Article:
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Audience Development: Catania Jazz - back to black

Sicily’s Catania Jazz has been a consistent voice for jazz in the region for nearly 35 years.  Promoting a mixture of upcoming new talent, Italian jazz and a sprinkling of big names, the organisation was founded in 1983 with a performance by the Sun Ra Arkestra, and has welcomed virtually every major jazz artist to the island since then, including Dizzy Gillespie, Chick Corea, Ornette Coleman and McCoy Tyner, as well as being a platform for little known musicians.  The organisation receives very little in subsidy, with no local council support, and a small government grant that equates to less than 20% of the total budget.  The remaining income is raised through ticket sales from a supportive audience.
The audience for this well-regarded jazz series is loyal and committed, and is the jewel of the organisation, as Pompeo Benincasa explains: “Four years ago, we had serious cashflow problems as the government grant we receive is paid in arrears.  In debt with the bank, and unable to find the money to continue, we had the choice to cancel the rest of the season, including refunds that we couldn’t afford, or to appeal to our audience. We offered them a ‘black season ticket’ (an abbonamento al buio) for the next year’s concert series at a reduced price, and were able to raise enough money to keep the current season going.” Audiences bought into the idea of the season ticket literally in the dark, as the next year’s programme, musicians and venues were not confirmed, so they were buying based purely on trust.  In that first year, 150 season tickets for the next season were sold and the season was a huge success. 
Audience members started asking about when they could buy the next year’s season ticket, so the tradition of selling ‘black season tickets’ carried on and the numbers of sales for advance season tickets has continued to grow.  From 150 in year one to 250 in the second year, last season some 550 advance season tickets were sold – again, without a confirmed programme – and this season has already exceeded this, totalling more than 860 tickets sold in advance.  This means that their small venue, seating 200 and staging three nights of the same band, is already sold out for next season and there are only tickets left for events at the 900-seat theatre.  The cost of the season ticket is priced to encourage purchase, as there are significant savings to be made by buying in advance; this year’s season ticket sold for €130 for 14 concerts – or the same price per event as seeing La La Land, as Benincasa suggests – whereas individual tickets for high profile events in the season, such as John Scofield this season, are priced at more than €50.  In a neat inversion of the programming difficulties that can accompany organisations so heavily reliant on ticket sales – whereby organisations feel the pressure to draw in audiences with guaranteed box office hits – Catania has managed to retain both artistic freedom and financial security.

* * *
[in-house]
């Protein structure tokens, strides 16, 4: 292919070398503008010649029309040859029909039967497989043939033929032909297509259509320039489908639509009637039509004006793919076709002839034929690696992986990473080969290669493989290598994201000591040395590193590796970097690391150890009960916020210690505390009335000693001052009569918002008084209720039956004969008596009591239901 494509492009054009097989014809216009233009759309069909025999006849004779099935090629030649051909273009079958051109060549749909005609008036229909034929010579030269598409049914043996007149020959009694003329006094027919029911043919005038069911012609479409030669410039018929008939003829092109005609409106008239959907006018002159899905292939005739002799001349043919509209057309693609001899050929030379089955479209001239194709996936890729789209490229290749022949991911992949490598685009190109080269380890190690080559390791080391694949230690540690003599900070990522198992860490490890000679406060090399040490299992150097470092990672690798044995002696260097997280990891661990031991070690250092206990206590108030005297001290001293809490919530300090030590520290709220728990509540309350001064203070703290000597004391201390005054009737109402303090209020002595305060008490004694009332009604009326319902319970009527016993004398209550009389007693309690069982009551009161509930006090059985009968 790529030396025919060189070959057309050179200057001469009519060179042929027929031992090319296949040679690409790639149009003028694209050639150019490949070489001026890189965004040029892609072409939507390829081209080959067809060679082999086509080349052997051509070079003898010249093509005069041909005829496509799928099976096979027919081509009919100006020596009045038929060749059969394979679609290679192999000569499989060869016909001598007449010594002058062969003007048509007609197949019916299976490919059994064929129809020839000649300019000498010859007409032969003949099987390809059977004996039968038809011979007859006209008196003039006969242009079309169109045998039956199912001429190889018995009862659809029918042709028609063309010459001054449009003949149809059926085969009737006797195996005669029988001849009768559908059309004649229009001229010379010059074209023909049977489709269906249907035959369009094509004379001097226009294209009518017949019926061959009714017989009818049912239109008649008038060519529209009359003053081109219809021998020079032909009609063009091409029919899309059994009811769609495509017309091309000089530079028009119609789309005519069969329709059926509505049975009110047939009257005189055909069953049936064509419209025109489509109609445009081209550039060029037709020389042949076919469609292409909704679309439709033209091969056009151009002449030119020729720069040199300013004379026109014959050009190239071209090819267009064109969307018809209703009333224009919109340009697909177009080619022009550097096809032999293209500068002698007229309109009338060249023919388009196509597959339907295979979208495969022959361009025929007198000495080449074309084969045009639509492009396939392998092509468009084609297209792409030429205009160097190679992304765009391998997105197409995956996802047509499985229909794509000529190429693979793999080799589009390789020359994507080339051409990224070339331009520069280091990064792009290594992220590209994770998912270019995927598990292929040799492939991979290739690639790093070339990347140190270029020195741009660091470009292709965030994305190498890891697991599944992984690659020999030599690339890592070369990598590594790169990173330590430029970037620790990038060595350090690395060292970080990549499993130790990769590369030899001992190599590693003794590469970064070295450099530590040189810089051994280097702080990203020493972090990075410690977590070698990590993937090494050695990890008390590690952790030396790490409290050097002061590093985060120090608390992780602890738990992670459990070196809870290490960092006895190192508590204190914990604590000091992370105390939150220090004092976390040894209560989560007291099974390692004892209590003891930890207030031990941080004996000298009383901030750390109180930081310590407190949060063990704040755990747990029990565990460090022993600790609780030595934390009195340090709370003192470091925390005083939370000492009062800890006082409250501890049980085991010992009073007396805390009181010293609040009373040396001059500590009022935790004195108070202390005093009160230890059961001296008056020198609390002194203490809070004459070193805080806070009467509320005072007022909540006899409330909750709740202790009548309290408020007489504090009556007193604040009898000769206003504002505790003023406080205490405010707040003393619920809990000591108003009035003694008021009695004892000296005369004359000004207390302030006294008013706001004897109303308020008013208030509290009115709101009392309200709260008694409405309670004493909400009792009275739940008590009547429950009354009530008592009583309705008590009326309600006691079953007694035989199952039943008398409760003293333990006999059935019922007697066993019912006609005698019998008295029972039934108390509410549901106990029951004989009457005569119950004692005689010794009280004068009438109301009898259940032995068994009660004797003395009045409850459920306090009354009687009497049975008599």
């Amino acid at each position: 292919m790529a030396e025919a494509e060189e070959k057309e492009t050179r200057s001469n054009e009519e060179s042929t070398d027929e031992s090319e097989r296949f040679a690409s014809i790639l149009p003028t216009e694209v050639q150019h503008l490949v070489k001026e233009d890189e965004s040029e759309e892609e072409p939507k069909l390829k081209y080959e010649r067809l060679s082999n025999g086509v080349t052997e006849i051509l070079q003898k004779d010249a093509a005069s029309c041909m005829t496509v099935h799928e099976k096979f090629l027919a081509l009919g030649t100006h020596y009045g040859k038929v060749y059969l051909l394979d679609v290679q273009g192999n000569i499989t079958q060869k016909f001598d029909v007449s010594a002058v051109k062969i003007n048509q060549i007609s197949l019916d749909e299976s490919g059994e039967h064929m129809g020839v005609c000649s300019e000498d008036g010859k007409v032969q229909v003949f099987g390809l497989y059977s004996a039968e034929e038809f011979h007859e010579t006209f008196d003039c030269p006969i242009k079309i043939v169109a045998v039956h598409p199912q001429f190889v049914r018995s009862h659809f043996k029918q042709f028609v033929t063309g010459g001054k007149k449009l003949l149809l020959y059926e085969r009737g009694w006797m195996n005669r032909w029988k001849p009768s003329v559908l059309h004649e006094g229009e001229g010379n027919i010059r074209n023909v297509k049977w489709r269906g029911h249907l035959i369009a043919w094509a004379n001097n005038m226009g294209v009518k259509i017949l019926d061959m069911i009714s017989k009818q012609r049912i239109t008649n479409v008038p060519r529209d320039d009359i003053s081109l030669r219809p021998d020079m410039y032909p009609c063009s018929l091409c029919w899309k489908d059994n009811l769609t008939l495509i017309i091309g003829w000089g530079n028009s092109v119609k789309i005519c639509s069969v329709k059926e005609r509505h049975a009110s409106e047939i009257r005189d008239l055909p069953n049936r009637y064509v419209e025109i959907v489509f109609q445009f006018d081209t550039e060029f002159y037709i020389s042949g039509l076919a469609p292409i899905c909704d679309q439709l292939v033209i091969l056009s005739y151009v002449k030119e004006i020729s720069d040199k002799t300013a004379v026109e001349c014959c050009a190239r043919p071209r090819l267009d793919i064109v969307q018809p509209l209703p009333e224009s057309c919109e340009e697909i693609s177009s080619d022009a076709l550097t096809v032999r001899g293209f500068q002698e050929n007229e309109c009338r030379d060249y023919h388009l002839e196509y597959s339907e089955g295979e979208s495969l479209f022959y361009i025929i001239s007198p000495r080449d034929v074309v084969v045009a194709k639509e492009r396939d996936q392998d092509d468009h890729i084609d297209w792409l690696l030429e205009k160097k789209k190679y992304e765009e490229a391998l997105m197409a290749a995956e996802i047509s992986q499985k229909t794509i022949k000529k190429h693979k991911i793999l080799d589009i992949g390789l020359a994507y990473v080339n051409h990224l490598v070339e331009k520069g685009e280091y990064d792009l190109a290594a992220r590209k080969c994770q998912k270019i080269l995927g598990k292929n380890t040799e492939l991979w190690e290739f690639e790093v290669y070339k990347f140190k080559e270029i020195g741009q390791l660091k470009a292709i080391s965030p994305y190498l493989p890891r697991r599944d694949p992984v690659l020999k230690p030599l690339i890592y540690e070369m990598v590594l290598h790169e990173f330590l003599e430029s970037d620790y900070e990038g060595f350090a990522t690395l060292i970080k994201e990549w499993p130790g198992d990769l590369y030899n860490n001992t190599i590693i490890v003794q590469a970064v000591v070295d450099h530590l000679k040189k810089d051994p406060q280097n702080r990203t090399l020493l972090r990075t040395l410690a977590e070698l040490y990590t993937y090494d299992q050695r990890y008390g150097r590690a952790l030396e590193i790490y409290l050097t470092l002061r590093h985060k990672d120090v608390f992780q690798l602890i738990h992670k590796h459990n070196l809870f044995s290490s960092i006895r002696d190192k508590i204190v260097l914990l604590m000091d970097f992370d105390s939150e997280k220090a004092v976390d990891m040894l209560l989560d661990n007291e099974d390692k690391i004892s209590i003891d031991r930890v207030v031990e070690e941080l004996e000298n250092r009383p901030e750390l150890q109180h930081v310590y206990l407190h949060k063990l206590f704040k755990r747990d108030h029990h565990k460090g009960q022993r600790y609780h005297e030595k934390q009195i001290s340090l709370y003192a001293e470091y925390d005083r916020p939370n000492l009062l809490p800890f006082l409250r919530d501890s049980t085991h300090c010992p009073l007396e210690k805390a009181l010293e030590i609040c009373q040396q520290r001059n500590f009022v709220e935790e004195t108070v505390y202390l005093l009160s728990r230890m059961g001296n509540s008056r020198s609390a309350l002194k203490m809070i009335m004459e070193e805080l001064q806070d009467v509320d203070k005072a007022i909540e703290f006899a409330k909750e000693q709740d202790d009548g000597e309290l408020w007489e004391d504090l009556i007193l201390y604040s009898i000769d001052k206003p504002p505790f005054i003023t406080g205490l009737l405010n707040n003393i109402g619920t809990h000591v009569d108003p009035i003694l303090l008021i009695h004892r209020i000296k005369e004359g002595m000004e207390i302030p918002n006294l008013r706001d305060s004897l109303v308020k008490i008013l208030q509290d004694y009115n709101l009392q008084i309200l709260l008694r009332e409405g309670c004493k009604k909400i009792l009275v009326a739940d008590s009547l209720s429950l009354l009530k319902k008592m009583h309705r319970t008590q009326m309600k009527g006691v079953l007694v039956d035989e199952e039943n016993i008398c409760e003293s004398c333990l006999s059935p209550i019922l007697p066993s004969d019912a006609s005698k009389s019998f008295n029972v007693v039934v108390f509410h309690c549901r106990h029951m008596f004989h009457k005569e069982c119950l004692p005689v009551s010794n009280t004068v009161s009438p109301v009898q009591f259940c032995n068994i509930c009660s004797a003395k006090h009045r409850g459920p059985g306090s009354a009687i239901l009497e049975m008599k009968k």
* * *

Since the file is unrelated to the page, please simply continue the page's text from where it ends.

Catania Jazz offers a season ticket for 14 events priced at not much more than the cost of three individual tickets for its highest profile artists’ concerts. This is a win-win situation for artists and audiences, as the inherent financial logic in buying a season ticket means that audiences are guaranteed for artistically riskier and more experimental events.  Equally, the beauty of selling out many events in advance means that the budget for publicity and marketing is very low.  Catania Jazz relies upon a well-managed audience database of some 6,000 people and social media to do the majority of its event marketing, with very little spent on print media.  Its staff and volunteers ensure that data on customers attending individual events is gathered efficiently, and the organisation stays in touch with its audience by e-mail, text or through its Facebook page, which has some 22,000 likes.  Catania Jazz has repeated its success in its Palermo season, where it has sold nearly 400 advance season tickets, again selling out its smaller venue. 
Pompeo attributes the success of the advance sales to three main factors: “The first is trust – from 1983, we have promoted jazz in Catania without a break.  Everyone who knows about jazz knows about us, and we draw audiences from across Sicily.  All the big names have performed here several times but our audience will watch many young musicians and bands they don’t know – we obligate them to pay for artists they don’t know but our audiences are happy.  We are sure about the quality of the music we recommend to our audience and it means that we can offer the stage to young musicians – we don’t need to have the stars.”  The second factor is the sense of community that the events inspire, and the backing by its core audience of well-educated arts lovers, keen to support local events, particularly in the light of the local council’s lack of help.  Finally, finding the right programming mix is crucial, as ever, and Catania Jazz is particularly committed to encouraging the next generation of audience.  Benincasa is convinced that programming rather than pricing is the crucial factor for younger audiences, and Catania’s attractive ticket offers for under-26s, such as buy-one-get-one-free for two under 26 tickets or €1 for an under 26 to attend with a full paying adult - are no guarantee of success. “Artists can simply open the door to young people and are more important than price.  My 20 year old son was excited about us bringing Kinga Glyk, and it’s important that we have the future of the audience in mind when programming.  If we don’t capture the young audience then we have no future.”

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